Holding government agencies accountable under Access to Information and Protecting Privacy (ATIPP) legislation is an onerous, often futile task in the NWT.
Yellowknifer knows this from experience.
ATIPP is supposed to give the public access to records held by government bodies and limit government’s ability to refuse that access. The idea, aside from ensuring government information on individual citizens is kept private, is that people can receive information when they ask for it. That means emails and other correspondences, and reports and documents meant to shed light on the inner operations of the bureaucracy.
The NWT is one of the last Canadian jurisdictions where municipal governments are not required to meet minimum access to information and protection of privacy standards.
Elaine Keenan Bengts has been suggesting yearly, for two decades, that municipalities, including the City of Yellowknife, should be included in this law. But forgive our skepticism.
The more likely result will be no increase in privacy protection nor additional relief from stonewalling by city officials — and if you don’t like it, there is not much the privacy commissioner can do about it.
We learned this first-hand a few years ago while attempting to obtain correspondences between Brendan Bell, then chair of the NWT Power Corporation, and the diamond mines concerning proposed hydro line expansion to the mines. Bell was also a vice president at Dominion Diamonds at the time.
The perception of conflict of interest was obvious. Yet the GNWT refused to give us those correspondences, citing privileged information with a third party.
We appealed to the privacy commissioner, who agreed with us, but that is when the veneer on ATIPP fell off completely.
As the privacy commissioner has no actual authority to force the GNWT to provide the information, we found ourselves in court – alone – facing the full might of the territorial government, whose first request to the judge was to seek legal costs.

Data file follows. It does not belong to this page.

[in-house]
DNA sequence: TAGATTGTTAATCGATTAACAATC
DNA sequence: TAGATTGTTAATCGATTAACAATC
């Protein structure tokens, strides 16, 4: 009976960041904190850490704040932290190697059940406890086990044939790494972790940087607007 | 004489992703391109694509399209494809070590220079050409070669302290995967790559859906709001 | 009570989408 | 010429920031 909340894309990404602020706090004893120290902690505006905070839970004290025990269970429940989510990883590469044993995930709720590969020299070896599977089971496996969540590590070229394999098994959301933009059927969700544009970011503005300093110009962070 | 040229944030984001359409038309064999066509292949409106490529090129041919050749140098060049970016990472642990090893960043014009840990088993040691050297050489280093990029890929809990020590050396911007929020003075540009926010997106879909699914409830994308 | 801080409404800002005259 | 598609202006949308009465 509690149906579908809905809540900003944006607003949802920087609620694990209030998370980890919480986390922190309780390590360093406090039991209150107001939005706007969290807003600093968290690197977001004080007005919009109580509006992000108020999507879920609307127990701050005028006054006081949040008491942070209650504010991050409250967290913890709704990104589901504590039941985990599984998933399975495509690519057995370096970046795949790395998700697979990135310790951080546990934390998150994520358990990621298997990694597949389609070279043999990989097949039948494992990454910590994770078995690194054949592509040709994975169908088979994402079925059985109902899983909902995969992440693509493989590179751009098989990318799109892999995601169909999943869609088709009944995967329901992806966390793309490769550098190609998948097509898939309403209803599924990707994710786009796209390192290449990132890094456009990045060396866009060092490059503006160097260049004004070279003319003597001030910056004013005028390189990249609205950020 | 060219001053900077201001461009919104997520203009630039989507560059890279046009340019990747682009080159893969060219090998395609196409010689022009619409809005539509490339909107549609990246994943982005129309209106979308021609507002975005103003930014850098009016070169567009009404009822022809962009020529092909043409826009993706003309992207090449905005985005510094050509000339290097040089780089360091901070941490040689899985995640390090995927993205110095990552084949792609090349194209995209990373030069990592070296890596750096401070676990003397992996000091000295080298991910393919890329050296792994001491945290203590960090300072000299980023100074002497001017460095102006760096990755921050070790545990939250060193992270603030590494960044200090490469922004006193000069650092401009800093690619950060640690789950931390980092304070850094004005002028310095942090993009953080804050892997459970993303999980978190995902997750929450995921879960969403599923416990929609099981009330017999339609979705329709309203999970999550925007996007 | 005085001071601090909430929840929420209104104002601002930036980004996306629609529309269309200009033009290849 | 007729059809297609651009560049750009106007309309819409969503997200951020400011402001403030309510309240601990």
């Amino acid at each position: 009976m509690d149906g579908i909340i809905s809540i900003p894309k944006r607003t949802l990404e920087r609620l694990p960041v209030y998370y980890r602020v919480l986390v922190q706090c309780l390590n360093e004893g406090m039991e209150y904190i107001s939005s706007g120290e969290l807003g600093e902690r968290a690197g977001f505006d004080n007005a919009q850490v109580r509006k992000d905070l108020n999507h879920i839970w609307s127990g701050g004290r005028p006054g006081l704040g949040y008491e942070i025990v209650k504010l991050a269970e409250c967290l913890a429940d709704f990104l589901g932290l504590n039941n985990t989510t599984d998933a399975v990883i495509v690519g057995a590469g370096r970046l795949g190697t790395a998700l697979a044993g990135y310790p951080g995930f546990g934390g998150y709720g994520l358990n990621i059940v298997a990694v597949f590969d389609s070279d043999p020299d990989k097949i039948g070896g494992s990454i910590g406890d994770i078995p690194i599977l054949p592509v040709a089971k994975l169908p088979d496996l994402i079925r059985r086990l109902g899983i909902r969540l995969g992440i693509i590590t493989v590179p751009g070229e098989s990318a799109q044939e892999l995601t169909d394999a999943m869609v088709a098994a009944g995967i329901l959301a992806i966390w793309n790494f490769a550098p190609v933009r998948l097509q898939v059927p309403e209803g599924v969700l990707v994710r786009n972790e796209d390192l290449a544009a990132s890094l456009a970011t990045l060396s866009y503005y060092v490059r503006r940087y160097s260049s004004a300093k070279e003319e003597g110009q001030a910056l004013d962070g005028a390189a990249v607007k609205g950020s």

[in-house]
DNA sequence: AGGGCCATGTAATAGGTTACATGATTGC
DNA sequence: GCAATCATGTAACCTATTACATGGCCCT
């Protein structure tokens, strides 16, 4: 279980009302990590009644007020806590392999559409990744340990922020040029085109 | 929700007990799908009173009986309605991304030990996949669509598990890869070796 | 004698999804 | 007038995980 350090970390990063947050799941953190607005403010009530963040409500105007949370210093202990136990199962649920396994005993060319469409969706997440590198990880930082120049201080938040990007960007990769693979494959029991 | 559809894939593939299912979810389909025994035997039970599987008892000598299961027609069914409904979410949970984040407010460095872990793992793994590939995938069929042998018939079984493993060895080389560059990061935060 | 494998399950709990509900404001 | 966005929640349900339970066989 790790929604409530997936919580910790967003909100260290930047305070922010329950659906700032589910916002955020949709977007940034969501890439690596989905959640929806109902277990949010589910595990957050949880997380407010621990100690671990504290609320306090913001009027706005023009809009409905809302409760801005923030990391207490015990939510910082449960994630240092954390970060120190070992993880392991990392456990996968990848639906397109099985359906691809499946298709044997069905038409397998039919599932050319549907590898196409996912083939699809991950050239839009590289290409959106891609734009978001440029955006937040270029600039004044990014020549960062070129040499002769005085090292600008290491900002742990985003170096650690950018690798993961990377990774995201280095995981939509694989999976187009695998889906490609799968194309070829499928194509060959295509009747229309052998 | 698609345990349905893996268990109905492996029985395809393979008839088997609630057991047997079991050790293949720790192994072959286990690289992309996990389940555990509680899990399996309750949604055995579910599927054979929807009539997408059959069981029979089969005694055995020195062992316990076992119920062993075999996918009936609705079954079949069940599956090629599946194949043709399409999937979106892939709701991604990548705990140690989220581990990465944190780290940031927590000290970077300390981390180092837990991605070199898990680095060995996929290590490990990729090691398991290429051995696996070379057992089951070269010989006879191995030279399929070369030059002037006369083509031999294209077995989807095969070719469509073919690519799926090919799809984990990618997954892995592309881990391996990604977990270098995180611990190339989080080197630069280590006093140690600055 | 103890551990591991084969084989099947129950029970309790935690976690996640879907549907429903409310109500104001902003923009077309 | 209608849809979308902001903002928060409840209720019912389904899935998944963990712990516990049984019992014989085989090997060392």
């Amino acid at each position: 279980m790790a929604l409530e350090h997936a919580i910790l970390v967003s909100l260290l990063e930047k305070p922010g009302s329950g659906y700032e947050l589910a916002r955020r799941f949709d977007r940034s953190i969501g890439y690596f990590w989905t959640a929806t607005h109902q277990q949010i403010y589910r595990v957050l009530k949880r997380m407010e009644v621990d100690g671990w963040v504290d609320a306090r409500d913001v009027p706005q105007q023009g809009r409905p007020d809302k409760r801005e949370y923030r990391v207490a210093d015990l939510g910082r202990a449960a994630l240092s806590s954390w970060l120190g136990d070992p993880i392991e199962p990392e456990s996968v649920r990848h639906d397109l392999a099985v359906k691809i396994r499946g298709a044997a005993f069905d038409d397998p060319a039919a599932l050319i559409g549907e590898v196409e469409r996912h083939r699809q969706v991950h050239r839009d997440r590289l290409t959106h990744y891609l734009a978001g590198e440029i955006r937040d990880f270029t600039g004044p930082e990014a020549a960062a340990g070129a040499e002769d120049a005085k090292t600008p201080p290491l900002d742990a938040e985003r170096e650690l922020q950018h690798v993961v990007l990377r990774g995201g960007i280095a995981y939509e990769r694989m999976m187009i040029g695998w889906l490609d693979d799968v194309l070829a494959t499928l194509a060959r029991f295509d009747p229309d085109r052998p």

With much skinnier pockets than the GNWT we were forced to back out, and to this day, what was said between top brass at power corp. and the diamond mines remains shrouded in secrecy.
ATIPP is a broken system that, as we were reminded last month with the patient records being found at the Fort Simpson dump, does little to protect privacy and is fatally weakened when it comes to ensuring government transparency.
Keenan Bengts has done a good job raising and investigating important ATIPP issues but unless the MLAs in the legislative assembly grant her more powers to prosecute and direct governments to act, her office will never amount to being much more than a watchdog – and a toothless one at that. Currently, all she can do is provide recommendations.
We predict the most immediate impact of including the City of Yellowknife into ATIPP will be ballooning costs and increased paperwork.
In Newfoundland and Labrador it was reported that ATIPP requests over the past three years have increased the workload of municipal staff by 140 per cent. By our count, the GNWT has nine staff members whose primary responsibility is dealing with ATIPP requests.
How many people will the city have to hire and how much will that cost taxpayers? What will ATIPP do to prevent data breaches like the one that occurred in 2017 that saw the release of hundreds of emails from former SAO Dennis Kefalas?
If MLAs were at all serious about transparency and protecting people’s privacy they would give the privacy commissioner actual powers to act.
As it stands right now, ATIPP is expensive busywork that does little to keep people’s private information safe or hold governments to account. None of this will change should the city be brought under the ATIPP umbrella.